There was a time when Heurigers had no websites (well, some probably still don’t have them, but do they still have customers?). Zeiller is the first one I have seen to have Wi-Fi, though. Probably they simply installed a router and forgot to set up a password, but anyway this was a nice surprise. What will come next – a web-based app for selecting ingredients? Not that I would mind.
Belonging to the elite group of “Mostbaron” Heurigers, Mostg’wölb, like Distelberger in nearby Amstetten, offers a “sophisticated” kind of Brettljause they call a Mostbaronplatte. This allows them to skip on a wooden plate but include some stuff not normally found in a Brettljause, such as a piece of a dark dried fruit (whatever it is), some chestnuts, Solettis and an unidentified creamy spread with some berries. More importantly, there are three types of cheeses, two of them actually having a taste, and the third one being of a creamy sort. Meat-wise, there is salami, ham, cold Schweinsbratten with some filling (potato, perhaps) and half of a Knödel with minced meat stuffing. Apart from the unexceptional Knödel, the meats were excellent – all produced locally and tasting distinctly non-industrial. According to the menu, the son of the owner is a butcher, and he certainly knows his stuff.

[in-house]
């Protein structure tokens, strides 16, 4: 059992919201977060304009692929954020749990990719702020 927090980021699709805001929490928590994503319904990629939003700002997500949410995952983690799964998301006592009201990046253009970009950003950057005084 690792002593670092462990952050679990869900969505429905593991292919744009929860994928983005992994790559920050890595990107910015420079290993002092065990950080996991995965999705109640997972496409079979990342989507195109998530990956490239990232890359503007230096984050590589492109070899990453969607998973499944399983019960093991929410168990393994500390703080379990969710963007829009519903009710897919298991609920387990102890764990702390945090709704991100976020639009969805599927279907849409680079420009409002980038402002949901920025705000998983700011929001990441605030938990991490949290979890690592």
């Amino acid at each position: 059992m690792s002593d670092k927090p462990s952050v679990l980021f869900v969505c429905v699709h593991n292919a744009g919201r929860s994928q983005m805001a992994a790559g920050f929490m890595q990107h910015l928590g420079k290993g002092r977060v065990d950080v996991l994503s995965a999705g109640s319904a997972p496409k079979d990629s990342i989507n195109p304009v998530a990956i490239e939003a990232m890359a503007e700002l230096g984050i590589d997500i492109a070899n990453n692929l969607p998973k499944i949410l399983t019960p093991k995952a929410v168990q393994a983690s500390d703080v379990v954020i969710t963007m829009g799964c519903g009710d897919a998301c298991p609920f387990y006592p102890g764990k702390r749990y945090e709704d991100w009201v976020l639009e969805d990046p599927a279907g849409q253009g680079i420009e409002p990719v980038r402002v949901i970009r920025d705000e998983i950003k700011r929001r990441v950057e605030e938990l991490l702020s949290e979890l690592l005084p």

Speaking of the owner, he is an extremely sociable person, coming to the table to talk several times during the meal. If you just want to sit quietly and enjoy their very good Most while reading a book, this can be quite of a nuisance, but I simply consider this friendly service. Apart from the Mostbaronplatte, the Mostg’wölb’s menu contains a cheese plate, a pork specialties plate and some other stuff as well as a great selection of Most, and this certainly warrants another visit at some point in the future.